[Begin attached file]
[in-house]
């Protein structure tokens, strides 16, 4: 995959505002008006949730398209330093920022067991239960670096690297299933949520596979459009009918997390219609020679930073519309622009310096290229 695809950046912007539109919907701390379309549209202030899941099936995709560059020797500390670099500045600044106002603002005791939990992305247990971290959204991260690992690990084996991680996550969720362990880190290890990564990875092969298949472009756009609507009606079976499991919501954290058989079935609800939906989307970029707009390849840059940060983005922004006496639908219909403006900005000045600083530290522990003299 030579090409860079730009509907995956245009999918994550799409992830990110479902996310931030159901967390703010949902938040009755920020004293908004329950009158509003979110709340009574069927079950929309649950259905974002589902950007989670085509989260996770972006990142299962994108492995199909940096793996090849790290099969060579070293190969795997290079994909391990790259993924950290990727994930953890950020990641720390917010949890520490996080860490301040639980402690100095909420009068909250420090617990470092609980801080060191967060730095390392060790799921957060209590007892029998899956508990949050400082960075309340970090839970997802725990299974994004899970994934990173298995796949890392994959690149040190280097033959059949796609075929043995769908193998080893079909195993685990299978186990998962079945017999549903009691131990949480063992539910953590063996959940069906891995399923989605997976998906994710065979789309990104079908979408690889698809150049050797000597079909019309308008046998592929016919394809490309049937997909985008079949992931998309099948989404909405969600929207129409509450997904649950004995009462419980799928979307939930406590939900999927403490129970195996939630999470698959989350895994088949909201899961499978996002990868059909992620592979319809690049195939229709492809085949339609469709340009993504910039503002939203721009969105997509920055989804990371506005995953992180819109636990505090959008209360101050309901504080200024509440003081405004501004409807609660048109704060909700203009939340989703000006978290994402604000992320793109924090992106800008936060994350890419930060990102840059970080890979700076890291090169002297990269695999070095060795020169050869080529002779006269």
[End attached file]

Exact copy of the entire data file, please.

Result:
[in-house]
């Protein structure tokens, strides 16, 4: 995959505002008006949730398209330093920022067991239960670096690297299933949520596979459009009918997390219609020679930073519309622009310096290229 695809950046912007539109919907701390379309549209202030899941099936995709560059020797500390670099500045600044106002603002005791939990992305247990971290959204991260690992690990084996991680996550969720362990880190290890990564990875092969298949472009756009609507009606079976499991919501954290058989079935609800939906989307970029707009390849840059940060983005922004006496639908219909403006900005000045600083530290522990003299 030579090409860079730009509907995956245009999918994550799409992830990110479902996310931030159901967390703010949902938040009755920020004293908004329950009158509003979110709340009574069927079950929309649950259905974002589902950007989670085509989260996770972006990142299962994108492995199909940096793996090849790290099969060579070293190969795997290079994909391990790259993924950290990727994930953890950020990641720390917010949890520490996080860490301040639980402690100095909420009068909250420090617990470092609980801080060191967060730095390392060790799921957060209590007892029998899956508990949050400082960075309340970090839970997802725990299974994004899970994934990173298995796949890392994959690149040190280097033959059949796609075929043995769908193998080893079909195993685990299978186990998962079945017999549903009691131990949480063992539910953590063996959940069906891995399923989605997976998906994710065979789309990104079908979408690889698809150049050797000597079909019309308008046998592929016919394809490309049937997909985008079949992931998309099948989404909405969600929207129409509450997904649950004995009462419980799928979307939930406590939900999927403490129970195996939630999470698959989350895994088949909201899961499978996002990868059909992620592979319809690049195939229709492809085949339609469709340009993504910039503002939203721009969105997509920055989804990371506005995953992180819109636990505090959008209360101050309901504080200024509440003081405004501004409807609660048109704060909700203009939340989703000006978290994402604000992320793109924090992106800008936060994350890419930060990102840059970080890979700076890291090169002297990269695999070095060795020169050869080529002779006269």